Experimentally, the order-disorder transition in 3-D superconductors has been extensively studied through bulk measurements, such as critical current23, ac susceptibility24,25 and dc magnetisation26,27. These studies rely on the fact that in the presence of random pinning centres, the VL gets more strongly pinned to the crystal lattice as the perfect hexagonal order of the VL is relaxed28. The order-disorder transition thus manifests as sudden non-monotonic enhancement of bulk pinning29 and consequently of the critical current and the diamagnetic response in ac susceptibility measurements. Known as the “peak effect”, this has been a central theme of many studies on the static and dynamic properties of VLs. These measurements, although valuable in establishing the phase diagram of type II superconductors, do not reveal the evolution of the microscopic structure of the VL across the order-disorder transition. A more direct, though less used method, is through direct imaging of the VL using scanning tunnelling spectroscopy30,31,32,33,34 (STS). The main challenge in this technique is to get large area images that are representative of the VL in the bulk crystal.
Here, we track the evolution of the equilibrium state of the VL across the magnetic field driven peak effect at low temperature using direct imaging of the VL using STS in an NbSe2 single crystal, intercalated with 0.75% of Co. It has been shown35 that the intercalated Co atoms have two competing effects. On the one hand, the intercalated Co atoms generate random pinning centres for the vortices. On the other hand, the anisotropy in the upper critical field reduces compared to undoped NbSe2, thereby making the vortex lines ( for H||c ) stiffer and hence less adaptable to bending to accommodate the point pinning centers of Co. Consequently, in weakly Co intercalated NbSe2 single crystals the VL lattice becomes very weakly pinned as manifested by nearly vanishing critical current35 at low magnetic fields and a pronounced peak effect close to Hc2. We analyse VL images consisting of several hundred to a thousand vortices at 350 mK, taken across the magnetic field driven the peak effect. For low fields, the stable state of the VL has nearly perfect hexagonal structure, with long range orientational order and a slowly decaying positional order. At the onset of the peak effect, dislocations proliferate in the VL, transforming the VL to an orientational glass (OG) with slowly decaying orientational order. Above the peak of the peak effect, dislocations dissociate into isolated disclinations driving the VL into an amorphous vortex glass (VG) which connects smoothly to the liquid state close to the upper critical field, Hc2.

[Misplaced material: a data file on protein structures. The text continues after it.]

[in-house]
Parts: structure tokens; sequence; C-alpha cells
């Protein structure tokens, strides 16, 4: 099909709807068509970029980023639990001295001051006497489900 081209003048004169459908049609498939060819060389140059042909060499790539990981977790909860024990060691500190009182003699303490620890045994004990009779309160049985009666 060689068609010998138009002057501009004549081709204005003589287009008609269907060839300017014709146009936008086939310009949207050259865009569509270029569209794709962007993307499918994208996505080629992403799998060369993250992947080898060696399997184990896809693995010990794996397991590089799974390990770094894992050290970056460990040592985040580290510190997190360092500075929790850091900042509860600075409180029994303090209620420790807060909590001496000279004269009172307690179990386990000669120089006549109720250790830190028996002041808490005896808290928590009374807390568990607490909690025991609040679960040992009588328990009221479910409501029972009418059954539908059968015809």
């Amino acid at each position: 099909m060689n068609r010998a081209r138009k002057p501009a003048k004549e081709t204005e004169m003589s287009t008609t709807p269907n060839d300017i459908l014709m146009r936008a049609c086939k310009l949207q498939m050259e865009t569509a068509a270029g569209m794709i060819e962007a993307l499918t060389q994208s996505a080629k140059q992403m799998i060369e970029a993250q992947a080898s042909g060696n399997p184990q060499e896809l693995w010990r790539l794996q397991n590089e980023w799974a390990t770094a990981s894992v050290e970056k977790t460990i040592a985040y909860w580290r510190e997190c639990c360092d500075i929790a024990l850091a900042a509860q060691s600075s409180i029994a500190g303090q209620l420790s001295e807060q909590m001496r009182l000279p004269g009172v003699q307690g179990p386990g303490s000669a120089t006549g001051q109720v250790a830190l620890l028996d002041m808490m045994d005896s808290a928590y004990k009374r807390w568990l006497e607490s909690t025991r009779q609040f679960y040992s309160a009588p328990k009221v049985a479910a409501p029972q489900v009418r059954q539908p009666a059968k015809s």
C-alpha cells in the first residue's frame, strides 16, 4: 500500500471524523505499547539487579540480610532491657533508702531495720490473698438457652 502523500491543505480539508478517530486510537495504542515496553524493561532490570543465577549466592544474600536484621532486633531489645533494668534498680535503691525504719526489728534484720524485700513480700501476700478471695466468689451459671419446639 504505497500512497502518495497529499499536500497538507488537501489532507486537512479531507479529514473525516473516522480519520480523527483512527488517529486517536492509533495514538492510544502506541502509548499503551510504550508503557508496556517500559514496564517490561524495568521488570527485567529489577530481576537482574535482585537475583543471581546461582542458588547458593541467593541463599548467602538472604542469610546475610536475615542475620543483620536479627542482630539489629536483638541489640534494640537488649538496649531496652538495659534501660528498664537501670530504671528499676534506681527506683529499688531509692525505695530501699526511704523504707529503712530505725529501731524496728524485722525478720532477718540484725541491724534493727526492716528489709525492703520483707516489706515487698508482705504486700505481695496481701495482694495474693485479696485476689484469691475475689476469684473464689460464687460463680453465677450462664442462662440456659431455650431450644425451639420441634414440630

Bulk pinning properties
Figure 1(a) shows the bulk pinning response of the VL at 350 mK, measured from the real part of the linear ac susceptibility (χ’) (see Supplementary Information) when the sample is cycled through different thermomagnetic histories. The χ’-H for the zero field cooled (ZFC) state (red line) is obtained while ramping up the magnetic field after cooling the sample to 350 mK in zero magnetic field. The “peak effect” manifests as a sudden increase in the diamagnetic response between 16 kOe () to 25 kOe (Hp) after which χ’ monotonically increases up to Hc2 ~ 38 kOe. When the magnetic field is ramped down after reaching a value H > Hc2 (black line, henceforth referred as the ramp down branch), we observe a hysteresis starting below Hp and extending well below . A much more disordered state of the VL with stronger diamagnetic response is obtained when the sample is field cooled (FC), by applying a field at 7 K and cooling the sample to 350 mK in the presence of the field (solid squares). This is however a non-equilibrium state: When the magnetic field is ramped up or ramped down from the pristine FC state, χ’ merges with the ZFC branch or the ramp down branch respectively. In contrast, χ’ for the ZFC state is reversible with magnetic field cycling up to , suggesting that it is the more stable state of the system. Figure 1(b) shows the phase diagram with , Hp and Hc2, obtained from isothermal χ’-H scans at different temperatures.